Last modified: 2019-04-13 by ivan sache
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Flag of Daverdisse - Image by Peter Hans van den Muijzenberg, 11 April 2019
The municipality of Daverdisse (1,372 inhabitants on 1 January 2007; 5,640 ha; municipal website) is the westernmost municipality of the Province of Luxembourg, located 85 km of Arlon in the upper valley of the river Lesse . The municipality of Daverdisse was established in 1976 as the merger of the former municipalities of Daverdisse, Gembes, Haut-Fays, and Porcheresse.
Daverdisse was built in a land belonging to the abbey of Stavelot, which granted hereditary rights on forest plots to the
colonists. To prevent the dispersal of these rights,
marriages with foreigners were forbidden while marriages between cousins were common.
This is, at least, the explanation of the nickname given to the
inhabitants of Daverdisse, cousins, according to the dictum A
Dafdisse, dès cozins. Another explanation mentions the cousin as an insect (cranefly).
Pierre Bonaparte, Napoléon I's nephew, was exiled at the farm of Mohimont (the lowest point of the municipality of Daverdisse, 210 m a.s.l.) from 1834 to 1848.
Gembes, a very old parish, is named after brook Gembe (aka Halmache), which has its source in the Province of Namur and flows into the Lesse north of Daverdisse. The inhabitants of Gembes are nicknamed "pussycats", according to the dictum A Djimpe, dès minous.
Haut-Fays, the seat of the municipal administration of Daverdisse, is the highest village of the municipality, the gate of the church being located 433.78 m a.s.l. The village emerged from a clearing in the upper (in French, haut) beech (in French, hêtre or fayard, from Latin fagus) forest. The inhabitants of Haut-Fays are nicknamed "tomcats", according to the dictum A Ô-Fayi, dès marcôs. The word matou is often used in French for bad-looking men but here the nickname is related to the rivalry between
Haut-Fays and Gembes. Stronger, the Haut-Fays matous always defeated the Gembes minous.
The Napoléon beech (now of more than 3.60 m in circumference) was planted in the wood of Gerhenne on 24 April 1810, along with another tree no longer alive, to celebrate the marriage of Napoléon I and Archduchess Marie-Louise of Austria.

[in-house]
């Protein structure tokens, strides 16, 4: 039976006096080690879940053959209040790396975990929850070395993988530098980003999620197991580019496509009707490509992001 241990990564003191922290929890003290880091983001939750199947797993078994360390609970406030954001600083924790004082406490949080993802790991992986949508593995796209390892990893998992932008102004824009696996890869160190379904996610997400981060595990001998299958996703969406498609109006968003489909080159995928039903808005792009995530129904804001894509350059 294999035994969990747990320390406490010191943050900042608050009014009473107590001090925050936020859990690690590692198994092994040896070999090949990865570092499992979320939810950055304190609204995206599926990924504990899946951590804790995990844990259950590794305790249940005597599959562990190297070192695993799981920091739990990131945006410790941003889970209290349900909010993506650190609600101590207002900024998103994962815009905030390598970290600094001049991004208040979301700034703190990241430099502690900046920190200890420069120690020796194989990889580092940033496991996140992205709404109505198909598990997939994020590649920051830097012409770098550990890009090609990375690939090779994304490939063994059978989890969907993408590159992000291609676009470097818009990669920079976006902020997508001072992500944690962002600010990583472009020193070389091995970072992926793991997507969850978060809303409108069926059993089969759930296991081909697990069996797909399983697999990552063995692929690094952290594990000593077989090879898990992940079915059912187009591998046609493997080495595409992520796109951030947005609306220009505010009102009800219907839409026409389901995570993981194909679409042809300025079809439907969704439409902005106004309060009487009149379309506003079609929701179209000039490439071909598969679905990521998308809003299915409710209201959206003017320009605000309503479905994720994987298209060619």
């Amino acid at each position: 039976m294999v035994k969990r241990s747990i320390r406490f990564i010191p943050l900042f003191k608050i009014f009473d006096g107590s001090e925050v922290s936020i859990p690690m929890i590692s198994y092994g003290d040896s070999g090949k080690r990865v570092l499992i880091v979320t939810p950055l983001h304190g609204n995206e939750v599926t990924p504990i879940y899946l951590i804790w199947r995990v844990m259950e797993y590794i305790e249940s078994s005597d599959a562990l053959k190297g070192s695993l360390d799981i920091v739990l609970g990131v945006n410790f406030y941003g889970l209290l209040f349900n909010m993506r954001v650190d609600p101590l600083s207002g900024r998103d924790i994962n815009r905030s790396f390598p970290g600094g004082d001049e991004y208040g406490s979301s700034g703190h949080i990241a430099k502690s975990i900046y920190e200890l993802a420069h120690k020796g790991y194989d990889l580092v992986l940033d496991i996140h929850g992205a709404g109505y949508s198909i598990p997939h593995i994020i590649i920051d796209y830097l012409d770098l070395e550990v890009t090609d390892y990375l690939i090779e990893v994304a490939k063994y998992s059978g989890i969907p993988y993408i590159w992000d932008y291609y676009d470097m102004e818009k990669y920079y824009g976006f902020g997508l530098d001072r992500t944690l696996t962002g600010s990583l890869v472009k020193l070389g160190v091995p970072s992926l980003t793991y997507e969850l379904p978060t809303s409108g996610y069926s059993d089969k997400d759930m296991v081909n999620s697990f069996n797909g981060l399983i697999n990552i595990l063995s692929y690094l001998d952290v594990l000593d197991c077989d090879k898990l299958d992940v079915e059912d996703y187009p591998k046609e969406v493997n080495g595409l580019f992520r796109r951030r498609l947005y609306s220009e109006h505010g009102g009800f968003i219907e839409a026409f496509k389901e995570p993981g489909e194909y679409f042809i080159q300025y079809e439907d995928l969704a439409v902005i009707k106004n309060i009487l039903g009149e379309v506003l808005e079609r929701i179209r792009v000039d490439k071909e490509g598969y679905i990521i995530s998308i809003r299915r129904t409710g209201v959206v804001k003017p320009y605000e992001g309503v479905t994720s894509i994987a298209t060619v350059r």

Porcheresse depended on the Merovingian estate of Graide, already mentioned in the 8th century. Graide was the center of big estate;
one of the rules imposed to the colonists was the set up of cowsheds,
sheepfolds and pigpens (in French, porcherie, from porc, "a pig"). Porcheresse was originally Portaricum, the pigpen of the domain owned by Carloman (c. 713-754), the eldest sun of Charles Martel and Mayor of the Palace of Austrasia (741-747), lord of Wellin.
Surprisingly, the inhabitants of Porcheresse are nicknamed "kids", according to the dictum A Pwatchrèsse, dès gadots (In Porcheresse, [there are] kids); the relationship between Porcheresse and goat breeding is unknown. The Clog Museum, open in 1982, recalls that Porcheresse was once a main clog production center in the Province of Luxembourg.
Ivan Sache, 10 June 2007
The flag and arms of Daverdisse, adopted on 21 August 2014 by the Municipal Council, after validation on 16 May 2014 by the Heraldry and Vexillology Council of the French Community, are prescribed by a Decree adopted on 10 December 2014 by the Executive of the French Community and published on 23 February 2015 in the Belgian official gazette, No. 52 (text), pp. 14,082-14,086.
The symbols are described as follows:
Flag: Blue with two yellow lions passant.
Coat of arms: Azure two leopards or.
The symbols were designed by Cédric Pauwels, member of the Heraldry and Vexillology Council of the French Community.
In August 2005, the Municipal Council planned to adopt the arms of the Villers-Masbourg d'Eclaye lineage as the municipal arms. The proposal was submitted in 2005, 2008, and 2009 to the Heraldry and Vexillology Council of the French Community, to no avail. On 20 August 2013, the Municipal Council submitted to the Heraldry and Vexillology Council of the French Community a proposal using the arms of the lords of Daverdisse. Christophe Meynard, in the name of the descendants of the sister of the last Baroness of Monin-Rendeux, authorized the use of these arms by the municipality of Daverdisse. The amended proposal was submitted on 18 February 2014 to the Heraldry and Vexillology Council of the French Community.
The proposed symbols were adopted on 21 August 2014 by eight votes, while Jean-Luc Merny abstained.
[Minutes of the Municipal Council, 21 August 2014]
Jean-Luc Merny pointed out that the proposed coat of arms was indeed the old coat of arms of Wellin; Maxime Léonet replied that the design, only found on a stone at the Town Hall of Wellin, was never officially adopted by that municipality.
[L'Avenir, 20 January 2014]
Ivan Sache & Pascal Vagnat, 29 March 2016